Through the analysis, we also found that the reason for travel was not related to the risk of animal exposure. Hence the magnitude of risk among tourists, businessmen and students in Southeast Asia could be considered the same. This finding might challenge the general belief that the activities of travelers play some role in terms of risk. Although it is logical to assume that, so far there was no available evidence to support this belief, at least in Southeast Asia. This may be in part be due to the fact that stray dogs and cats in Southeast Asia are not restricted to only certain areas, but rather can wander freely around in urban and rural areas. This might explain why, when compared to our recent study done in backpackers in Bangkok , the risk of being bitten in the backpacker group was even lower than that in general travelers in this study (0.69 per 100 backpackers per month VS 1.11 per 100 travelers per month). Similar findings were also reported in a study conducted in Nepal, where trekking did not increase the risk of animal exposure .
Although many authorities recommend pre-exposure rabies vaccination in high risk travelers –, there was no consensus what defines “high risk”. In our study, twenty-seven percent of our participants received rabies vaccine before their trips. Several factors including male sex, younger age, travel for tourism and, surprisingly, a shorter length of stay were found to be correlated to higher vaccination rates. We also found that travelers from countries with a cost index <20 were more likely to receive the vaccine. As in many studies, this was confirmed that cost of the vaccine was an important factor that travelers consider before receiving the pre-exposure vaccines , , .
Our study had some limitations. Although we surveyed more than 7,000 departing travelers from Suvarnabhumi International Airport, which is the main airport hub in Southeast Asia, data from a single airport is not ideal for representing the whole of Southeast Asia. Our data should strongly represent travelers in Thailand and its neighboring countries such as Lao PDR, Cambodia and Vietnam, because most of them use Suvarnabhumi International Airport as a travel hub. But our data may underrepresent people who travel mainly in Indonesia, Singapore and the Philippines, since they may use other airports. Ideally, a multi-airport study could provide more comprehensive data.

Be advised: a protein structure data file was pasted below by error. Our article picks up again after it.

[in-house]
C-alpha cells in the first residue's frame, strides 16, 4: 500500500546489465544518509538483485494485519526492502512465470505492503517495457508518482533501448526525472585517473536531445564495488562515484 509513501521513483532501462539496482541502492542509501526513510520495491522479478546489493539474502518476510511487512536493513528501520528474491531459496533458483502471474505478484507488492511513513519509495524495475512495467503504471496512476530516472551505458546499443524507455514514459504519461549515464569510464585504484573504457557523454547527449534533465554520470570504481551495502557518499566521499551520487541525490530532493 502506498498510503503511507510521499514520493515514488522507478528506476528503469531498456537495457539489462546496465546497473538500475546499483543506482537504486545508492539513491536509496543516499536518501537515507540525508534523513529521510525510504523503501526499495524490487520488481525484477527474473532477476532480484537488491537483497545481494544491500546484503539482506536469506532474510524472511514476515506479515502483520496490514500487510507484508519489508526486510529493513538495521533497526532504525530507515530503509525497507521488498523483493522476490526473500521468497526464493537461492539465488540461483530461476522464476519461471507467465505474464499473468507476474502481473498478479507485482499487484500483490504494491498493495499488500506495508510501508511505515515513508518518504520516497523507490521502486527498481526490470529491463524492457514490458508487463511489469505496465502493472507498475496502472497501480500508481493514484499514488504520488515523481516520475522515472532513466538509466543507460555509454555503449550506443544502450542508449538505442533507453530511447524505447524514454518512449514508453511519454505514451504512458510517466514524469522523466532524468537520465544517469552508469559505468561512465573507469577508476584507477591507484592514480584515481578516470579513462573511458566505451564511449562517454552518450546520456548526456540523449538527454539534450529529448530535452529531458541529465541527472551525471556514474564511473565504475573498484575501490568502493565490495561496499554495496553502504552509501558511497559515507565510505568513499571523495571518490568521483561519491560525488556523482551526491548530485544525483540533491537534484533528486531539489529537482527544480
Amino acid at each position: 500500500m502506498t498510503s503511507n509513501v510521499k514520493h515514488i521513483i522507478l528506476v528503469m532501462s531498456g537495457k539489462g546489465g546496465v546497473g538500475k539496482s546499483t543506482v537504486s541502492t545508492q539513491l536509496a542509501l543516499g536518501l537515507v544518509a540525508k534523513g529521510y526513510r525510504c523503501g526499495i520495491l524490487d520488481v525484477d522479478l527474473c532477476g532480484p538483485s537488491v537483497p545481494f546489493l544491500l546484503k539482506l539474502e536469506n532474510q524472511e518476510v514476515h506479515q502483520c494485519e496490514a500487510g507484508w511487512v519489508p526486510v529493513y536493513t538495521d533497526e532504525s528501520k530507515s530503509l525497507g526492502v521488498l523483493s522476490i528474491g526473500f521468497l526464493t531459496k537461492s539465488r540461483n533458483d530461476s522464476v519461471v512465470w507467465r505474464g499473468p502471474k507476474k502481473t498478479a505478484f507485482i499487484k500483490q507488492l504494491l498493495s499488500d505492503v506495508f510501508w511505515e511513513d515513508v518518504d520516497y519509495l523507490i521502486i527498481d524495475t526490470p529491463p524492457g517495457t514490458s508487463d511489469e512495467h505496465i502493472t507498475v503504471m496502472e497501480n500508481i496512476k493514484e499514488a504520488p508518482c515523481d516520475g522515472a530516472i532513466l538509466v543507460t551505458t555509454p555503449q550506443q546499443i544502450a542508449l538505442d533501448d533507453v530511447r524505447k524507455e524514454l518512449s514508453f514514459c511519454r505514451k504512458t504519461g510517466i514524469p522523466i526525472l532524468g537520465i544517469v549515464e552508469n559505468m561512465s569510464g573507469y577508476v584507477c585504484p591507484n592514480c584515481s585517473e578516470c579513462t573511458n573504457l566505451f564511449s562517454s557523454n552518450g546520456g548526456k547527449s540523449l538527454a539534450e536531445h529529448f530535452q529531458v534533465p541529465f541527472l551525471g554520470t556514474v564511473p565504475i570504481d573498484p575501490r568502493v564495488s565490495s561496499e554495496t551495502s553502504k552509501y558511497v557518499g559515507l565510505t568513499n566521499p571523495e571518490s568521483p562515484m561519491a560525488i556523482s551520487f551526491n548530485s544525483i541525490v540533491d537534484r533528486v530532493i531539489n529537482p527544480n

Second, the language barrier may have led to selection bias in our study. In this study, apart from English, we translated our questionnaire to 3 different languages i.e. Chinese, Japanese, and Korean. However, the questionnaire were not translated into Arabic, Hindi, Spanish, or any African languages. So those travelers from the Middle East, India, Africa and Latin America, who did not understand English, had to be excluded from the study. It is possible that travelers from those areas who understood English and those who did not may have different risk characteristics.
We could conclude that travelers in Southeast Asia, regardless of their reasons for travel, had a significant risk of being bitten or licked by animals while traveling. A longer duration of stay was associated with a higher risk. However, it must be pointed out that 53.8% of travelers with exposure to potential rabies infected animals were actually exposed while traveling for less than 3 weeks. Many were inadequately informed and lacked a basic knowledge of this life-threatening risk. Rabies prevention advice should be included in every pre-travel visit.
We would like to thank all staff of the Port Health Office at Suvarnabhumi airport and all staff at the Queen Saovabha's Memorial Institute for their help during data collection. We express our gratitude to all EuroTravNet sites and its members (the listing is available at EuroTravNet network (http://www.Eurotravnet.eu), as well as to Sarah Bornwein, Ludovic de Gentille, Betty Dodet, Jane Eason, Fiona Genasi, Amila Gunesekera, Jay Keystone, Hanako Kurai, Karin Leder, Michael Libman, Poh Lian Lim, Anil Mehra, Marc Mendelson, Yasutaka Mitsuno, Marcelo Pesce Gomes da Costa, Eli Schwartz, Marc Shaw, Pete Vincent, and Joe Torresi for their help in estimating mean rabies vaccine prices in their countries. We also want to thank Tim Jackson, Brian Williamson and Paul Adams from the Faculty of Tropical Medicine, Mahidol University for reviewing this manuscript.
Conceived and designed the experiments: W Piyaphanee CK WT TP SS W Phumratanaprapin TT. Performed the experiments: W Piyaphanee CK WT PC TP SS. Analyzed the data: W Piyaphanee CK SL PG WK PC SS W Phumratanaprapin TT. Wrote the paper: W Piyaphanee SL PG. Revised manuscript critically: W Piyaphanee CK SL PG WK WT PC TP SS W Phumratanaprapin TT. Final approval of manuscript: W Piyaphanee CK SL PG WK WT PC TP SS W Phumratanaprapin TT.